Transportation secretary: $170 million more needed for 520 Bridge

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OLYMPIA — State Transportation Secretary Lynn Peterson said Wednesday that problems with construction of the new State Route 520 Bridge have soaked up the projected reserve fund and another $170 million will be needed to complete the project.

“We will exceed the reserve and the existing project budget,” Peterson said at news briefing.


State Transportation Secretary Lynn Peterson

Washington State Department of Transportation design errors in several of the pontoons that will handle the new bridge caused cracks and leaking, and that soaked up the project’s $250 million reserve fund.

“We certainly did not think when we projected out into the future that this reserve would have to take the risk and liability anywhere near the magnitude of the pontoon design error,” said Peterson.

WSDOT now needs to increase the budget on the project by $170 million.

State lawmakers had capped the budget at $2.72 billion. WSDOT wants legislators to increase that to $2.89 billion.

“If we’re going to raise the cap whenever they request, what is the point of putting a cap in there?” asked state Rep. Ed Orcutt, R-Kalama, ranking minority member of the House Transportation Committee.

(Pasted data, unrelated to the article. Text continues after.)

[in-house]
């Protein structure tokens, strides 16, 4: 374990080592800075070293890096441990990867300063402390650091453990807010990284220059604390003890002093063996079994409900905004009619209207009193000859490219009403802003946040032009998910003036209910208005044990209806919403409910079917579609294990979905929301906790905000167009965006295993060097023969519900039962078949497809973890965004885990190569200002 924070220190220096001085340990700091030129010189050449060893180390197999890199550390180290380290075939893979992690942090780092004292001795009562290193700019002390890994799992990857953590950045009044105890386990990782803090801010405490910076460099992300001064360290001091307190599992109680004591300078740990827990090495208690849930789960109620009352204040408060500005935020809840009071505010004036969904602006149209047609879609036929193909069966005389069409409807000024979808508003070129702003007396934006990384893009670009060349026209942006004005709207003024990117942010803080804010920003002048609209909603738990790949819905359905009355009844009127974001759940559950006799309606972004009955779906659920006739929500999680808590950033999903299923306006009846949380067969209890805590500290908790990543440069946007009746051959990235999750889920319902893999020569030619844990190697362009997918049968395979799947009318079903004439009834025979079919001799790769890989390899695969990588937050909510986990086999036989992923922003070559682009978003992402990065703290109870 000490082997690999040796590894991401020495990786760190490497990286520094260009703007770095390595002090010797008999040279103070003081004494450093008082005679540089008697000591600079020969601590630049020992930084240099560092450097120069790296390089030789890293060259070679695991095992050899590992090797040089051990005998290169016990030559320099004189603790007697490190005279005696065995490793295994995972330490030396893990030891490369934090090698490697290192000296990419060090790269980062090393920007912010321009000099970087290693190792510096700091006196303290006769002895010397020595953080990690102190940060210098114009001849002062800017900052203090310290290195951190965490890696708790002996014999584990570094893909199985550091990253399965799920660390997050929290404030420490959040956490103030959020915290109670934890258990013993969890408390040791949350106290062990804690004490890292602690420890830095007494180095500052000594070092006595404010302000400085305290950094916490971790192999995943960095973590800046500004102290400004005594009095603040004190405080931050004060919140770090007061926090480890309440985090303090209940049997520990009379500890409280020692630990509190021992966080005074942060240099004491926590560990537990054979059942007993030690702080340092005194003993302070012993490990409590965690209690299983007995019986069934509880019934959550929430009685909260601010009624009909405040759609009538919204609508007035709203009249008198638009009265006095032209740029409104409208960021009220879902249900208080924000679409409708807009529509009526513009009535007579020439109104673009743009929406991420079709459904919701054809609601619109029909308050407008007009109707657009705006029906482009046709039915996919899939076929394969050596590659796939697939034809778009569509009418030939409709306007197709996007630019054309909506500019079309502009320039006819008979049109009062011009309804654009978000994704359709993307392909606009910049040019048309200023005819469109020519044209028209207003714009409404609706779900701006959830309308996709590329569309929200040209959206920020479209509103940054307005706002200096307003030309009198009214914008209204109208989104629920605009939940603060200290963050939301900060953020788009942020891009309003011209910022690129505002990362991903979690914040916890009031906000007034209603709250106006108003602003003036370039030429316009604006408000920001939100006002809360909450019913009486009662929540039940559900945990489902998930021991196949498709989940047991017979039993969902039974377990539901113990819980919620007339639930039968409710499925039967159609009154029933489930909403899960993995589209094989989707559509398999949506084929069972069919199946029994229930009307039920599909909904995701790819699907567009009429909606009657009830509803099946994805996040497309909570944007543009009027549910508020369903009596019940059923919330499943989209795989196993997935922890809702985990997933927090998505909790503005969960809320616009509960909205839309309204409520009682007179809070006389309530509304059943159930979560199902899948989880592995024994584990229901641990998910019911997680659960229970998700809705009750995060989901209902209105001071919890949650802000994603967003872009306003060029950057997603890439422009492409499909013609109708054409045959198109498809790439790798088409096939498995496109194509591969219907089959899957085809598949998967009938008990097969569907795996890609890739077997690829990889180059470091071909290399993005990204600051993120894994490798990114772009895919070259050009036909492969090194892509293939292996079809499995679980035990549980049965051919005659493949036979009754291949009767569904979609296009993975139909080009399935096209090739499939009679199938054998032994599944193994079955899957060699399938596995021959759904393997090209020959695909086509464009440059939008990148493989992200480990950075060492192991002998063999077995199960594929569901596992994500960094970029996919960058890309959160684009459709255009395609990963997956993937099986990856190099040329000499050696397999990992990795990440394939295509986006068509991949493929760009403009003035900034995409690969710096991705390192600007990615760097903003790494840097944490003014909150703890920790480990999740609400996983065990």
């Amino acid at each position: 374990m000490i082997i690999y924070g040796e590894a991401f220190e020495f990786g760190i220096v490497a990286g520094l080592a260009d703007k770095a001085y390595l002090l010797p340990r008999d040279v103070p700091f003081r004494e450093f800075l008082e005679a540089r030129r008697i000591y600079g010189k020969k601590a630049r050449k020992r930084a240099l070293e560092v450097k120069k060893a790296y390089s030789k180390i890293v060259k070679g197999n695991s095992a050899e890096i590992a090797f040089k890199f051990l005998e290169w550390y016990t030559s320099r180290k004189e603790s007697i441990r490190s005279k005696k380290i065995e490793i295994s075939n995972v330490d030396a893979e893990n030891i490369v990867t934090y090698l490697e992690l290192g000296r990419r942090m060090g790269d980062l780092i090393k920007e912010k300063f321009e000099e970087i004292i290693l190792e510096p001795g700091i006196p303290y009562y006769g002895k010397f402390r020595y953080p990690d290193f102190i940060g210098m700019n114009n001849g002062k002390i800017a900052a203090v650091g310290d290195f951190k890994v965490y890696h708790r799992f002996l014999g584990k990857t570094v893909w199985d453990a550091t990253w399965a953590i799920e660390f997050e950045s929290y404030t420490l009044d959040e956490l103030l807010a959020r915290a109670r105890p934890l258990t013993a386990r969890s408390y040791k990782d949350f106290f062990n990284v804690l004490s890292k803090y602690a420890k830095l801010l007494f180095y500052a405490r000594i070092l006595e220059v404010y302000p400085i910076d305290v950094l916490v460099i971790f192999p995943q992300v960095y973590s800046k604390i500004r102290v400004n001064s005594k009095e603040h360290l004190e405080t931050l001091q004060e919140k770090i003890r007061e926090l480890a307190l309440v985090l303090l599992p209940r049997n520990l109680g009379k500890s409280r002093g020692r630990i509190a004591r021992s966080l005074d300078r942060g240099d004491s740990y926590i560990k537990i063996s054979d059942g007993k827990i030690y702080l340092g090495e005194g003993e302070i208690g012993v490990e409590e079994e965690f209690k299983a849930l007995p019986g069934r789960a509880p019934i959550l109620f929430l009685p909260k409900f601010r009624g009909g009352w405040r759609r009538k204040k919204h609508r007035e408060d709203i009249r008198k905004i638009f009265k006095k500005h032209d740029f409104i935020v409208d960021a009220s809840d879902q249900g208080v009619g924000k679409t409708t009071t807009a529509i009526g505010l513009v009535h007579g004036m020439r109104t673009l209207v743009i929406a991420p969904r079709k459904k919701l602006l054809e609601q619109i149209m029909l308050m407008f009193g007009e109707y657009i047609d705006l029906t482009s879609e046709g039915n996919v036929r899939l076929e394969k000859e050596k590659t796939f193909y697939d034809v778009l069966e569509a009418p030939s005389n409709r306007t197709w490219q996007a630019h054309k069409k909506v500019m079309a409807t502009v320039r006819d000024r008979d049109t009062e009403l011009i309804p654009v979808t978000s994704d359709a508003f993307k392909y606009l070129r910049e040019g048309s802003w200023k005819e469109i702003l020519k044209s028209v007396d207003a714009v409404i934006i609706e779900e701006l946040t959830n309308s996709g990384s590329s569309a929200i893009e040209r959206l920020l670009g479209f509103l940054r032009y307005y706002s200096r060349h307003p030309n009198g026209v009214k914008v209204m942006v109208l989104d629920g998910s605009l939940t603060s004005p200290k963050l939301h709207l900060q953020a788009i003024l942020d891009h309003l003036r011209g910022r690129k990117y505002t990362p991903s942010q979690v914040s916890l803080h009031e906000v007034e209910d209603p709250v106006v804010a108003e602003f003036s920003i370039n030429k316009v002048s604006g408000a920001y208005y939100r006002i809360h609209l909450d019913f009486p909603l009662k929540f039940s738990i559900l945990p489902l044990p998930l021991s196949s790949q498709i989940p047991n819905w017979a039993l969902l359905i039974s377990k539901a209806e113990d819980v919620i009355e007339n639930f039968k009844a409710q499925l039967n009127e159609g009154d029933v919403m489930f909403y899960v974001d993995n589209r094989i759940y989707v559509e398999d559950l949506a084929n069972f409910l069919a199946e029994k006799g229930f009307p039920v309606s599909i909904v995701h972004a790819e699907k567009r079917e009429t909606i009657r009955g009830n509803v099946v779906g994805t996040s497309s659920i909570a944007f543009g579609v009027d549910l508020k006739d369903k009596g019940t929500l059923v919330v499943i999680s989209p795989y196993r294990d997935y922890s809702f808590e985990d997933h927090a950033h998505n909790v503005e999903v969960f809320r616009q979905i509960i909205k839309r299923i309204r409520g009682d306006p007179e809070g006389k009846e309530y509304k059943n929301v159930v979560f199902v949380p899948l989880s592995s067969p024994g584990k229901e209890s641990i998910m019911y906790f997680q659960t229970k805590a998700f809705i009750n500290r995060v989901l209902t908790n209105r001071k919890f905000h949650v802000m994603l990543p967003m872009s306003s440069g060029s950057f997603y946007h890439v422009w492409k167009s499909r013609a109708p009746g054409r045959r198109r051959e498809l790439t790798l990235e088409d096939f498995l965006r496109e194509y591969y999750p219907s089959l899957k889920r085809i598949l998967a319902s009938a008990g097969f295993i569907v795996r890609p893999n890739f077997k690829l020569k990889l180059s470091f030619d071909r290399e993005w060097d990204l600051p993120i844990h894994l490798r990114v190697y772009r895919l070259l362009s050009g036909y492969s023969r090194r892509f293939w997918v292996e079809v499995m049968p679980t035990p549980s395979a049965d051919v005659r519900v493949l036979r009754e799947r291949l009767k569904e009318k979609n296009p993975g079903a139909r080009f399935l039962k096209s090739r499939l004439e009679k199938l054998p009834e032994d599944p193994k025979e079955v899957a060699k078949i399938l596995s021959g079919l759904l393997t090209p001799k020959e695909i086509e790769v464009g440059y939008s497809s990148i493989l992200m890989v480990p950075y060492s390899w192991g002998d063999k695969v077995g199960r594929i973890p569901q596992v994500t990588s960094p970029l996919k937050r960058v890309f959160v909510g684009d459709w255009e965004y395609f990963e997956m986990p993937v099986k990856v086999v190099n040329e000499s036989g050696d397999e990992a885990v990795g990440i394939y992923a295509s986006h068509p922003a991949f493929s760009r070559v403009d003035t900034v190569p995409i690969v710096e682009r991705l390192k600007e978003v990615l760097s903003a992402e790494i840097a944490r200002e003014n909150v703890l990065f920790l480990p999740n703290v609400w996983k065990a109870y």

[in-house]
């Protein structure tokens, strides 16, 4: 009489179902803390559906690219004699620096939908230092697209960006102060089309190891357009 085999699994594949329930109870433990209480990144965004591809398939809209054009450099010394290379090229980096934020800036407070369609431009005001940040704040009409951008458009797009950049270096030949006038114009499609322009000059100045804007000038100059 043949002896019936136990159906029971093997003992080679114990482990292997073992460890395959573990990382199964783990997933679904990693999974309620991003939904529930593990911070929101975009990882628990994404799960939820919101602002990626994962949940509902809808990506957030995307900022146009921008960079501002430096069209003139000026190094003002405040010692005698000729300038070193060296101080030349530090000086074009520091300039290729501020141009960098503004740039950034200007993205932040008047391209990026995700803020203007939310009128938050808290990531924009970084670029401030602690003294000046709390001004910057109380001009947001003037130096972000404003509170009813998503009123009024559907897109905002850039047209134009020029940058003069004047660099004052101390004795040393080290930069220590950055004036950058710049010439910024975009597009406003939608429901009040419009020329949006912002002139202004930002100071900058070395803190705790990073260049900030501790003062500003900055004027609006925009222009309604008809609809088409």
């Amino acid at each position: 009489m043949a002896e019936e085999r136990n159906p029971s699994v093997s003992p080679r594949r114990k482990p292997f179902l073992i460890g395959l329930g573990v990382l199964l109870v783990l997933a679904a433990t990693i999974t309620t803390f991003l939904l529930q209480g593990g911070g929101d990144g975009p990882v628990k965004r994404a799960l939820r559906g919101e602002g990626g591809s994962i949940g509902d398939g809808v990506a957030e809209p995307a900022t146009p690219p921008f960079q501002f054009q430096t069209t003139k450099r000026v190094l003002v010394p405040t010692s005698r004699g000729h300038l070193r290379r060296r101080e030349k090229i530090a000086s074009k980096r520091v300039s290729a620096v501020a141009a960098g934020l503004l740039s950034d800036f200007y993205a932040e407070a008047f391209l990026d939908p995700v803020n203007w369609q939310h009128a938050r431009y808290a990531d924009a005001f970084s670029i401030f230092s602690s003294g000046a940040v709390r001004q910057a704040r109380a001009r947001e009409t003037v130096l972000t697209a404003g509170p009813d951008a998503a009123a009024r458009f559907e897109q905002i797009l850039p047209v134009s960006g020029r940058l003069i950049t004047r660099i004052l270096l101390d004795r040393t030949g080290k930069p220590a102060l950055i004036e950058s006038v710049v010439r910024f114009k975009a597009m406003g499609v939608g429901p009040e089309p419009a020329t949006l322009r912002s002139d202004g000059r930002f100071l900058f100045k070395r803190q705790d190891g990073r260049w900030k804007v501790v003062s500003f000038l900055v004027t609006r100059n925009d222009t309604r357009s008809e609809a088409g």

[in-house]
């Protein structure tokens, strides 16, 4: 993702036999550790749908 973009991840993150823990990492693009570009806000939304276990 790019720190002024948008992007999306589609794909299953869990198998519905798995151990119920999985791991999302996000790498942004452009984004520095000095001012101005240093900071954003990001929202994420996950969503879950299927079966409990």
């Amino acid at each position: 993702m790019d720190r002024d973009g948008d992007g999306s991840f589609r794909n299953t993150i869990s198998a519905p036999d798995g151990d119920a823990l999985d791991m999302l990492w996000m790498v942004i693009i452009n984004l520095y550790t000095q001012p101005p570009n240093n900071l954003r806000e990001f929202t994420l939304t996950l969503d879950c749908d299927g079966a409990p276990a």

Orcutt is concerned about how some of the big transportation projects are being managed in the state.


“We have got to make sure we don’t have these problems occurring in the future,” said Orcutt. “The public is getting very tired of these cost over-runs, and eating into these projects and eating into their wallets.”

Peterson believes WSDOT can cover the $170 million without raising taxes or toll rates.

The money will come from bonds funded through tolls and from WSDOT’s overall budget, she said.  That could come at a cost for other, smaller transportation projects around the state.

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  • The World is Ending

    One big problem is the state hires a contractor to do a project, the contractor can totally screw up the project, and then get paid again to fix his own mistakes, unfortunately the law is written that way (in my opinion this is intentional) that way the contractor friends of our elected officials and big wigs in DOT can make more money from our tax dollars. The law needs to change, because if a private citizen hires the contractor and he screws up he has to pay to fix his mistakes (you may have to take him to court) but you usually don't have to pay (that is why contractors are bonded) the law should be the same for government projects, if the contractor screws up then he has to fix it at his expense.

  • John Fuller

    Now that being said, let's take a serious look at firing SDOT officials that failed to realize that the pipe that was installed in 2002 that stalled Big Bertha. Then we can take a look at just how much less government salaries are needed down in Olympia. We can do better than this! How much longer should we have to feed politicians that don't do anything except go on extended vacations that are called educational seminars?

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